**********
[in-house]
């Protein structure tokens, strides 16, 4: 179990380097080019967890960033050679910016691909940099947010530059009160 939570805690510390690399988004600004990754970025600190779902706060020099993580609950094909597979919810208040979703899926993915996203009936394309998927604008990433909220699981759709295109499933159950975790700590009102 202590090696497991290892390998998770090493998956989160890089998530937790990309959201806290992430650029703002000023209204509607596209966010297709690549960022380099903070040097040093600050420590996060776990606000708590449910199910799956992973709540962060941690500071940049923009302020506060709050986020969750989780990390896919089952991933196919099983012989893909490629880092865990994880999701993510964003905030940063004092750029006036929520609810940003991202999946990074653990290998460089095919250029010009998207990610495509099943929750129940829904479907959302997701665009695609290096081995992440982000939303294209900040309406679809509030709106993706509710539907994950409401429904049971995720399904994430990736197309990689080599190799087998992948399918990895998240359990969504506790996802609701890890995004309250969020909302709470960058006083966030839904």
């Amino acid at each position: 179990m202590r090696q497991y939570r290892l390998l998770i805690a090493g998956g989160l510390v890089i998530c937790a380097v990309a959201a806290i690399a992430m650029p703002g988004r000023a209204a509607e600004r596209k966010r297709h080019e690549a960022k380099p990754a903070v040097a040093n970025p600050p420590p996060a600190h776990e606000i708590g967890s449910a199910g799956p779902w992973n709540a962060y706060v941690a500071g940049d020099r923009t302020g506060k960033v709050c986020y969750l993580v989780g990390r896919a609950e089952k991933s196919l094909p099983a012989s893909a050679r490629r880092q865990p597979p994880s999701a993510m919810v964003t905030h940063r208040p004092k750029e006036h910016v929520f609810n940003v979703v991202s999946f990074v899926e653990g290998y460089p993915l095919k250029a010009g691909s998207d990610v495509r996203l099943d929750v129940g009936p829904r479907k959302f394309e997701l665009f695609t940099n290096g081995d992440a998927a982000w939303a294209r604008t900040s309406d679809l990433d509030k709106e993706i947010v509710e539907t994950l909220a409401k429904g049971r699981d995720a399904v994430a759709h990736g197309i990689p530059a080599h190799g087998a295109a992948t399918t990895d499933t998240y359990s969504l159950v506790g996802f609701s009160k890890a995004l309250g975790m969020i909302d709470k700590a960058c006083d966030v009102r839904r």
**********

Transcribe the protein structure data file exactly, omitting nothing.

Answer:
[in-house]
């Protein structure tokens, strides 16, 4: 179990380097080019967890960033050679910016691909940099947010530059009160 939570805690510390690399988004600004990754970025600190779902706060020099993580609950094909597979919810208040979703899926993915996203009936394309998927604008990433909220699981759709295109499933159950975790700590009102 202590090696497991290892390998998770090493998956989160890089998530937790990309959201806290992430650029703002000023209204509607596209966010297709690549960022380099903070040097040093600050420590996060776990606000708590449910199910799956992973709540962060941690500071940049923009302020506060709050986020969750989780990390896919089952991933196919099983012989893909490629880092865990994880999701993510964003905030940063004092750029006036929520609810940003991202999946990074653990290998460089095919250029010009998207990610495509099943929750129940829904479907959302997701665009695609290096081995992440982000939303294209900040309406679809509030709106993706509710539907994950409401429904049971995720399904994430990736197309990689080599190799087998992948399918990895998240359990969504506790996802609701890890995004309250969020909302709470960058006083966030839904």
């Amino acid at each position: 179990m202590r090696q497991y939570r290892l390998l998770i805690a090493g998956g989160l510390v890089i998530c937790a380097v990309a959201a806290i690399a992430m650029p703002g988004r000023a209204a509607e600004r596209k966010r297709h080019e690549a960022k380099p990754a903070v040097a040093n970025p600050p420590p996060a600190h776990e606000i708590g967890s449910a199910g799956p779902w992973n709540a962060y706060v941690a500071g940049d020099r923009t302020g506060k960033v709050c986020y969750l993580v989780g990390r896919a609950e089952k991933s196919l094909p099983a012989s893909a050679r490629r880092q865990p597979p994880s999701a993510m919810v964003t905030h940063r208040p004092k750029e006036h910016v929520f609810n940003v979703v991202s999946f990074v899926e653990g290998y460089p993915l095919k250029a010009g691909s998207d990610v495509r996203l099943d929750v129940g009936p829904r479907k959302f394309e997701l665009f695609t940099n290096g081995d992440a998927a982000w939303a294209r604008t900040s309406d679809l990433d509030k709106e993706i947010v509710e539907t994950l909220a409401k429904g049971r699981d995720a399904v994430a759709h990736g197309i990689p530059a080599h190799g087998a295109a992948t399918t990895d499933t998240y359990s969504l159950v506790g996802f609701s009160k890890a995004l309250g975790m969020i909302d709470k700590a960058c006083d966030v009102r839904r």